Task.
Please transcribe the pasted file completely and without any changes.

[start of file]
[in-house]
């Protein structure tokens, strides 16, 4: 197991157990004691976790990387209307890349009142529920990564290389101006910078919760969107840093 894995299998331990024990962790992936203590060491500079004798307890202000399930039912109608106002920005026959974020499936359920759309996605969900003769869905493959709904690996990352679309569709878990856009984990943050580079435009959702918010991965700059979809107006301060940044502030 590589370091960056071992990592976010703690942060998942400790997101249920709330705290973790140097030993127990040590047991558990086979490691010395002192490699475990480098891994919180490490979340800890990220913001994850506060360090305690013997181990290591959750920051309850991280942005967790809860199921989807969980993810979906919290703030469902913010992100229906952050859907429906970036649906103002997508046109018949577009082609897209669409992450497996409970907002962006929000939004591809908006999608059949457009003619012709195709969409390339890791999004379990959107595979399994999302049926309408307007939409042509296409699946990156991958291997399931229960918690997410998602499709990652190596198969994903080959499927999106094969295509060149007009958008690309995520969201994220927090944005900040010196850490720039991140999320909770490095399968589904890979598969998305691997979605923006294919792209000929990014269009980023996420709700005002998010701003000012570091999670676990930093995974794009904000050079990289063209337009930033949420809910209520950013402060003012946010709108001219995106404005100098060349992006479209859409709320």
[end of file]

[in-house]
């Protein structure tokens, strides 16, 4: 197991157990004691976790990387209307890349009142529920990564290389101006910078919760969107840093 894995299998331990024990962790992936203590060491500079004798307890202000399930039912109608106002920005026959974020499936359920759309996605969900003769869905493959709904690996990352679309569709878990856009984990943050580079435009959702918010991965700059979809107006301060940044502030 590589370091960056071992990592976010703690942060998942400790997101249920709330705290973790140097030993127990040590047991558990086979490691010395002192490699475990480098891994919180490490979340800890990220913001994850506060360090305690013997181990290591959750920051309850991280942005967790809860199921989807969980993810979906919290703030469902913010992100229906952050859907429906970036649906103002997508046109018949577009082609897209669409992450497996409970907002962006929000939004591809908006999608059949457009003619012709195709969409390339890791999004379990959107595979399994999302049926309408307007939409042509296409699946990156991958291997399931229960918690997410998602499709990652190596198969994903080959499927999106094969295509060149007009958008690309995520969201994220927090944005900040010196850490720039991140999320909770490095399968589904890979598969998305691997979605923006294919792209000929990014269009980023996420709700005002998010701003000012570091999670676990930093995974794009904000050079990289063209337009930033949420809910209520950013402060003012946010709108001219995106404005100098060349992006479209859409709320």